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In the proof of existence of Riemannian metric on a smooth manifold M I stumbled upon this:

M is smooth => M has a smooth atlas {${U_i,\phi_i}$}. Now we define partition of unity: It is a set of functions {$f_{i} :M\rightarrow[0,1]$} so that $supp(f_i)\subset U_i$. Now it is $$\sum_i f_i(x)=1$$ for all $x\in M$.

My question is, why does $\sum_i f_i(x)=1$? What if there is a point p$\in supp(f_i)\bigcap supp(f_j)$for $j\neq i$, and let's say $f_i(p)=1=f_j(p)$ and $0=f_k(p)$ for $k\neq i\neq j$. Then $\sum_i f_i(p)=2$.

Or do we define a partition of unity so that $\sum_i f_i(x)=1$ holds for all x?

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As you indicate in your last question, we define a partition of unity to obey $\sum f_i (x) = 1 ~\forall x \in M$. This is almost a verbatim translation of "partition of unity":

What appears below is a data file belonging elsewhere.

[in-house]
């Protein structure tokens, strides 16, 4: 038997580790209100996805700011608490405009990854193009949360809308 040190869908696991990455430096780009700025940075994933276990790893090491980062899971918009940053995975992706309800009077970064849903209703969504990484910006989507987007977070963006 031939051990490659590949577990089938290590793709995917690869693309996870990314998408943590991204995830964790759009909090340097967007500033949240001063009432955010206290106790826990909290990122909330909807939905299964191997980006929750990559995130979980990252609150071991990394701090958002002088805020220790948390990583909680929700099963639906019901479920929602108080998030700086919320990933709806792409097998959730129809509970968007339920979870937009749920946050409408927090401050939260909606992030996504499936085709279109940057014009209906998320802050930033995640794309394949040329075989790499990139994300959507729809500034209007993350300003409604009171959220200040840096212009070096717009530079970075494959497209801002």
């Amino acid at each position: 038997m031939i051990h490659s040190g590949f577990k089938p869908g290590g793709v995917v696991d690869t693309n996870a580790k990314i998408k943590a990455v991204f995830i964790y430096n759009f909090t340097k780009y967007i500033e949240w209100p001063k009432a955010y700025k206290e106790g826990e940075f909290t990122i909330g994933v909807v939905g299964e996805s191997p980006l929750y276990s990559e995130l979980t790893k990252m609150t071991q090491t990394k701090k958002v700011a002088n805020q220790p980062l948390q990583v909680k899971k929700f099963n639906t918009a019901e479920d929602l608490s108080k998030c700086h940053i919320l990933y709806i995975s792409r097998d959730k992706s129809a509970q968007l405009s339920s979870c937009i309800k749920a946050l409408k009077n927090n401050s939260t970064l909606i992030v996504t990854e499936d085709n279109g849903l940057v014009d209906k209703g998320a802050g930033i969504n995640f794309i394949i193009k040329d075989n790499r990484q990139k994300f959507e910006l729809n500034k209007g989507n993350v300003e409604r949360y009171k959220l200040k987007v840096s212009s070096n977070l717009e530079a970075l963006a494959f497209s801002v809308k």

• Partition: cut into pieces
  • Unity : 1
  • Partition of Unity: cut 1 into pieces.

For an example, let $M=(0,1)$. One possible partition of unity would be $f_1(x) = 1-x$ and $f_2(x) = x$. Note that this would require that $U_1 = U_2 = (0,1)$ in order for $supp(f_i) \subset U_i$ to hold. This is also somewhat of a lie, as we usually also require the support of a function to be compact.

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